How Entrepreneurs are Advocates:
Beverly Schwartz from the Ashoka Foundation, works with the biggest network of social entrepreneurs in the world. A social entrepreneur is a person who makes change while they are making change. The goal of their organization is to do well as well as make a profit. She has written a book called, Rippling: How Social Entrepreneurs Spread Innovation Throughout the World. She says,
Today, after three centuries of tectonic acceleration, we are, I believe, already in the transformation zone of as big a shift as we have ever seen. The rate of change is accelerating exponentially. So is the growth in the number and the skills of the people actively causing change, and the connections between them. It is clear where we are headed.
In a world where everything changes, and where every change bumps many other elements, causing them to change, the old social order is fast failing. Organizations in which a few people direct everyone else may have worked when the group and its members learned a skill and performed repetitive tasks year after year. This world of invisible peasantry will increasingly not be able to cope.
What is needed to contribute value – and to be able to compete and survive – is instead a fluid, quick, and often changing team of teams….But a team can only be a team if everyone is a player. And, in a world increasingly defined by change, being a player increasingly means one must be able to imagine and contribute to change. Anyone who is not a changemaker will be able to contribute very little…What is needed now more than anything else is for society to go through what the Ashoka foundation calls “the awareness tipping zone” very, very soon. Once many people see the change that is coming, and what it means for them, they begin to act. And when they see one another acting, it makes conversation and action safer and increasingly unavoidable.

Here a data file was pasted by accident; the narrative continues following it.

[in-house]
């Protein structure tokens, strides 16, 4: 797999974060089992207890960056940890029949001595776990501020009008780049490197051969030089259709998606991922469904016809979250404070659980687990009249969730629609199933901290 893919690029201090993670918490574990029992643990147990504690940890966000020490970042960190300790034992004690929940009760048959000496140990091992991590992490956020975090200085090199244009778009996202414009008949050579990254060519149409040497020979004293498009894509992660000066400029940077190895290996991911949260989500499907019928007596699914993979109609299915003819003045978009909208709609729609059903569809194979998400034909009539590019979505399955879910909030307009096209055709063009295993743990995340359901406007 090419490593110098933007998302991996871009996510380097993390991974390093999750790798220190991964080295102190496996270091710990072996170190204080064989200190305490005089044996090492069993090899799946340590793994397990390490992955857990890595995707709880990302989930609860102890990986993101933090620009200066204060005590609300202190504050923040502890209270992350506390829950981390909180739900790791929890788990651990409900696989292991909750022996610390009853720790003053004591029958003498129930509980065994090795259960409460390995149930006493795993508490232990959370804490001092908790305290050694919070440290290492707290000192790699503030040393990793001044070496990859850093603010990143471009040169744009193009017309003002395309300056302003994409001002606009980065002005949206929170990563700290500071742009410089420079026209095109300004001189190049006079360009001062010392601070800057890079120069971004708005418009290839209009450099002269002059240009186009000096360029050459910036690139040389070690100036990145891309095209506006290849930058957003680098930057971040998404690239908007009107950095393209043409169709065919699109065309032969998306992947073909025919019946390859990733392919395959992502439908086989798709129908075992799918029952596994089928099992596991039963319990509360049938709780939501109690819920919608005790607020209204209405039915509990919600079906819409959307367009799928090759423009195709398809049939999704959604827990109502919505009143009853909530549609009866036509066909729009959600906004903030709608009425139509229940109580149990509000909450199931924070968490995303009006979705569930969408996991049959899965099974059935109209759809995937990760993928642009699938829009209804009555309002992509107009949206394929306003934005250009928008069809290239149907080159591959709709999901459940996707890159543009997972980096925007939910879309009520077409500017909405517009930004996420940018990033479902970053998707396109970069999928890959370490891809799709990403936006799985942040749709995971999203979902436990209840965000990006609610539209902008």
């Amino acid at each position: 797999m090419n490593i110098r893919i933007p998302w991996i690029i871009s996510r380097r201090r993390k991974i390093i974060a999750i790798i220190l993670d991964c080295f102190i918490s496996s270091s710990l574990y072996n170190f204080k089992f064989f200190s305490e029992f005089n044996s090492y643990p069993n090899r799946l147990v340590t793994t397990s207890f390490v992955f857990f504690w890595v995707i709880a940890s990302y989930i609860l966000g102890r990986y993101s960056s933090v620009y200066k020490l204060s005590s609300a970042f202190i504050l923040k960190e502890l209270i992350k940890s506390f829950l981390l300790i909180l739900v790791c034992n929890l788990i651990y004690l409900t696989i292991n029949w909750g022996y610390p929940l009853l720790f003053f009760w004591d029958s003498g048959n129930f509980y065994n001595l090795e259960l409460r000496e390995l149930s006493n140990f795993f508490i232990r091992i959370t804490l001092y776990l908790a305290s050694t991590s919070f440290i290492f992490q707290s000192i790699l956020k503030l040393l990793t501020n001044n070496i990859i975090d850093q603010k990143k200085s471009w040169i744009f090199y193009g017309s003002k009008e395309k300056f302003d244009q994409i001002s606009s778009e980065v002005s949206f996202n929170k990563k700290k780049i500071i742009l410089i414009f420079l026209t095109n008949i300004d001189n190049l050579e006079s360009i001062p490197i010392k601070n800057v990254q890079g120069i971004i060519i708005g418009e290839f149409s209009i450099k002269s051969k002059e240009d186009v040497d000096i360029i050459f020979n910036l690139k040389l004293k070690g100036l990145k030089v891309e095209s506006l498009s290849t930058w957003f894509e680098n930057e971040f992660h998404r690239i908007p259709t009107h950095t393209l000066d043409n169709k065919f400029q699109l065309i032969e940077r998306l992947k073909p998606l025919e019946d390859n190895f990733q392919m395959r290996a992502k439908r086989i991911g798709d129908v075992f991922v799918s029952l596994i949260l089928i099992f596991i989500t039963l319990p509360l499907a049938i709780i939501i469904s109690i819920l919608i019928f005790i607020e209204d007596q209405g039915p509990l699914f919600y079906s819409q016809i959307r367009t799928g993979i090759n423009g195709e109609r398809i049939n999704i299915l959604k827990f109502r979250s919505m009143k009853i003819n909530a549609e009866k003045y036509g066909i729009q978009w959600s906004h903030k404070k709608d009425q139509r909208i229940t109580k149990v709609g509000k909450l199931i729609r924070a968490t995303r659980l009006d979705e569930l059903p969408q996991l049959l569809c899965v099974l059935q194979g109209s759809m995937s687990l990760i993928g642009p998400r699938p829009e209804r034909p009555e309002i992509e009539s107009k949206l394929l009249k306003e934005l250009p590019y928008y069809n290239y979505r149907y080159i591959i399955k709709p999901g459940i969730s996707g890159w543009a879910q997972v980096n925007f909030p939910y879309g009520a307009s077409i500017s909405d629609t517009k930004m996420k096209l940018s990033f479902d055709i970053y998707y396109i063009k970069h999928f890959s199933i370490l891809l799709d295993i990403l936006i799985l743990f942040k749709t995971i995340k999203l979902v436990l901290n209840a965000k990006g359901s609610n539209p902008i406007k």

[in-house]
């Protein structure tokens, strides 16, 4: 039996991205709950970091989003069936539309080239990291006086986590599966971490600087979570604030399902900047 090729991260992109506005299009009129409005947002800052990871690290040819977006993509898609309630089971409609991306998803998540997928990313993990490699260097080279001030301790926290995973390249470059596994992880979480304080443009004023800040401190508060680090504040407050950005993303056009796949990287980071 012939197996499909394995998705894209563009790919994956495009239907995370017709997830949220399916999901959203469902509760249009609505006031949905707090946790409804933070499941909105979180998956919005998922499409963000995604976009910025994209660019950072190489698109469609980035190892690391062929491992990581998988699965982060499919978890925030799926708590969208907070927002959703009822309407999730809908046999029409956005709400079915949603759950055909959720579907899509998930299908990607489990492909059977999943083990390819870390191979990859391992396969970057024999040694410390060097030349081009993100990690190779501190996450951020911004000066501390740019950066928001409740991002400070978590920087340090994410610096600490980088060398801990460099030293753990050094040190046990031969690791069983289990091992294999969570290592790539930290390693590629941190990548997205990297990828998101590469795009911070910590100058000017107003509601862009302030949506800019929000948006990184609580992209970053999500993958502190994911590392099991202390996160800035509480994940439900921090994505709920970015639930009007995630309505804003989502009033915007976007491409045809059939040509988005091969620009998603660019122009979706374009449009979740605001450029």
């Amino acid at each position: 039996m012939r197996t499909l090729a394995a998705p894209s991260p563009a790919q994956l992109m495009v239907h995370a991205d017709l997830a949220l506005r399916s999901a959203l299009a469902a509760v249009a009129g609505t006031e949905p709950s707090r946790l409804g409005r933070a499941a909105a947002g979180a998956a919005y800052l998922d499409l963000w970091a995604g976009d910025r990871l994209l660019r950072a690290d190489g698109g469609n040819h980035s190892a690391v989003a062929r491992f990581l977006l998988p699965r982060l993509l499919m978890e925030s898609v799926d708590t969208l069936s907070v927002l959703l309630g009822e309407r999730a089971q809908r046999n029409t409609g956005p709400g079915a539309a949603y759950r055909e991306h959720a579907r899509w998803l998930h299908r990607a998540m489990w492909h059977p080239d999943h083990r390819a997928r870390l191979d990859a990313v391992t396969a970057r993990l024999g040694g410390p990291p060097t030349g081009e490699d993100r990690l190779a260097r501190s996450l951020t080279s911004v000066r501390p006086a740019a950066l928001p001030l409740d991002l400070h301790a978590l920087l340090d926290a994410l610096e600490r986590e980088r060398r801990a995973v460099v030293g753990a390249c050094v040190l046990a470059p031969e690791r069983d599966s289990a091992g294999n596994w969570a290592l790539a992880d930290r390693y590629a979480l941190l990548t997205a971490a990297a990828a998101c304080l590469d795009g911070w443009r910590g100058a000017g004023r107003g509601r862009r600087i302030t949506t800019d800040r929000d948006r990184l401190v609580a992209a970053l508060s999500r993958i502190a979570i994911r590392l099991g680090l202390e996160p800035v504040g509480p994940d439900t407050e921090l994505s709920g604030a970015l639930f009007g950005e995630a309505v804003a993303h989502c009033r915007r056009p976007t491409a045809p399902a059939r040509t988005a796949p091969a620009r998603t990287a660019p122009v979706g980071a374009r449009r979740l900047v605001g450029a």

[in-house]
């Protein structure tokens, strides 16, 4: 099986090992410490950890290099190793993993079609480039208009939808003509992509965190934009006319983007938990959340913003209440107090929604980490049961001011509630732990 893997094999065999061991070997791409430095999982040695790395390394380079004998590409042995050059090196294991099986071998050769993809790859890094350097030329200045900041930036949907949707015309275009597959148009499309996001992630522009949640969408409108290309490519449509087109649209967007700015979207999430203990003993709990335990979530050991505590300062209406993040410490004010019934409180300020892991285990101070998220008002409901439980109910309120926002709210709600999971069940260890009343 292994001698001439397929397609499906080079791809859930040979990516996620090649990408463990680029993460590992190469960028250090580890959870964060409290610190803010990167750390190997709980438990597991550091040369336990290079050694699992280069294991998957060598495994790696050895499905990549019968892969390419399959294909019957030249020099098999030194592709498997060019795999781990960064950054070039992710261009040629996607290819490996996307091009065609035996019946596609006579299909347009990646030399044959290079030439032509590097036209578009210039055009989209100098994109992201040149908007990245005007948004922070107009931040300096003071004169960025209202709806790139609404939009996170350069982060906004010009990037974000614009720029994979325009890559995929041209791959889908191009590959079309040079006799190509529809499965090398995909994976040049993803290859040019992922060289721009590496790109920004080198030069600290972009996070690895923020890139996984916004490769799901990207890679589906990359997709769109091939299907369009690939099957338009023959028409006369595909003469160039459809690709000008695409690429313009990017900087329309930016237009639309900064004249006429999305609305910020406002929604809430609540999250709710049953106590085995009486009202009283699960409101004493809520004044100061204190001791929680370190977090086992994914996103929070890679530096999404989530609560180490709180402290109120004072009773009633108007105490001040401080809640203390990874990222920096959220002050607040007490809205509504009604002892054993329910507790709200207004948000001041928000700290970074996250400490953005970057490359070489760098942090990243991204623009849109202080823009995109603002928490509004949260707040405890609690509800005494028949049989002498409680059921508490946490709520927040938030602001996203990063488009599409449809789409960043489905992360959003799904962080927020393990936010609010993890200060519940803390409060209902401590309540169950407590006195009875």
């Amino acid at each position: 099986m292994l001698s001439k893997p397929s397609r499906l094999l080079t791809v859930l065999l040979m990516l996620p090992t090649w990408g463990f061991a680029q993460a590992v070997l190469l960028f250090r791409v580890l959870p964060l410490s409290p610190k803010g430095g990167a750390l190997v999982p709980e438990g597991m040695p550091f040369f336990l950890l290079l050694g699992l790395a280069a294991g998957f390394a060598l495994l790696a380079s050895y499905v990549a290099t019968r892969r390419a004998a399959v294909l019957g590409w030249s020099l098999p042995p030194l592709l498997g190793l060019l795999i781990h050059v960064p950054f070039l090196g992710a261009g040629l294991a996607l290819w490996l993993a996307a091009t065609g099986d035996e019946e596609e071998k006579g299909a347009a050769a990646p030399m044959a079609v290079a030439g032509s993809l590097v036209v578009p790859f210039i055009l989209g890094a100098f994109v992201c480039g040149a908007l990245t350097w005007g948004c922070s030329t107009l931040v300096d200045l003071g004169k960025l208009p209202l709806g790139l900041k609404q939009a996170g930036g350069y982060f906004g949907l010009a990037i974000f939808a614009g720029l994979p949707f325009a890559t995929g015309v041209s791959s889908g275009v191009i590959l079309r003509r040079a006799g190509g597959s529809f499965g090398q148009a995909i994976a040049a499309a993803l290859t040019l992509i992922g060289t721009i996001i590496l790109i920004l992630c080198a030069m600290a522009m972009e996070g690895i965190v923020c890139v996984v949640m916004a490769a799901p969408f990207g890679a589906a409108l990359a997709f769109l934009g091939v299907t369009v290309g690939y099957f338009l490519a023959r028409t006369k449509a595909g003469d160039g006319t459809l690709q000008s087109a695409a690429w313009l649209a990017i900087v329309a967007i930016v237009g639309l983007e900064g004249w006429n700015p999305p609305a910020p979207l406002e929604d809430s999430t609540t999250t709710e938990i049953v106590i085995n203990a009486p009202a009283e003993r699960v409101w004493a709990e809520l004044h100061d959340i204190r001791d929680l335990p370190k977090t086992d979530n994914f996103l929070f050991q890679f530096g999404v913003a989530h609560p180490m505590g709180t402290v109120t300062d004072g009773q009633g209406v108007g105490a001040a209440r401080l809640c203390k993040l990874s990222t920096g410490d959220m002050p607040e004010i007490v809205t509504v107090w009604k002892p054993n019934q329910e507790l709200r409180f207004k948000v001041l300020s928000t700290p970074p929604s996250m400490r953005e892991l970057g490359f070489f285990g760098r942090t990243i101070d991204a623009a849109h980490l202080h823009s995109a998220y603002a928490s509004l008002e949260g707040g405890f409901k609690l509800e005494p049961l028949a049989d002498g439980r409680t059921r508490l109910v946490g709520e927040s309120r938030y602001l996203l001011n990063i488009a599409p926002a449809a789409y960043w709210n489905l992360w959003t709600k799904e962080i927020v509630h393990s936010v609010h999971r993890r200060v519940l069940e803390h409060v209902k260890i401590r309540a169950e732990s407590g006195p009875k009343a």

How I Became a Mental Health Social Entrepreneur:
I’ve been an entrepreneur since I was six. One of my mom’s favorite stories is when she left me to play in a (small town) park during one of her college classes when I was six. She came out and I had braided strands of grass into little creations that I was selling to everyone that walked by. By the time she came back, I had earned enough money to buy a slice of carrot cake from a restaurant.
I also competed on the Olympic Judo Team, and had to pay much of my own way to all the junior and senior competitions I entered on way up the ladder. I found a wholesale candy bar vendor and spent almost two years of high school hawking candy bars to my classmates and having the discipline not to eat my own stock. I earned enough money with this that I had to file taxes as a freshman in high school.
I am also an artist. The many different professional development programs I have completed through the Charlotte Street Foundation and Arts KC have taught me that all artists are entrepreneurs. The Artist Inc. program is now available online. I have sold over $7,000 of poetry CD’s, collages, and books despite the downturn in the economy. At the same time, I’ve been working to develop a social entrepreneurship approach to mental health care that would connect people who are struggling with those who know a solid, proven way out.
I’ve realized how essential it is to provide a complete menu of solutions for emotional distress and to find a sustainable funding source. By merging many of our nation’s most effective peer support programs into a powerful online marketplace, I’ve found the answer that can help move my brothers and sisters with mental health labels back into productive and satisfying lives. It’s been the answer for me as I’ve learned how to finally, for once in my life, make a boss happy. My biggest trauma issue has been that no matter how hard I work, how creative and productive I am, I’ve always been fired.
Many people have asked me how to do what I’m doing. I always tell them to find the Small Business Development Center that is in almost every single city in the US. This center usually has a selection of free classes and programs to help people on their way. KC Sourcelink and the Kauffman Foundation from Kansas City are great resources that also have some national connections.
There is no day like today to start working on your dream.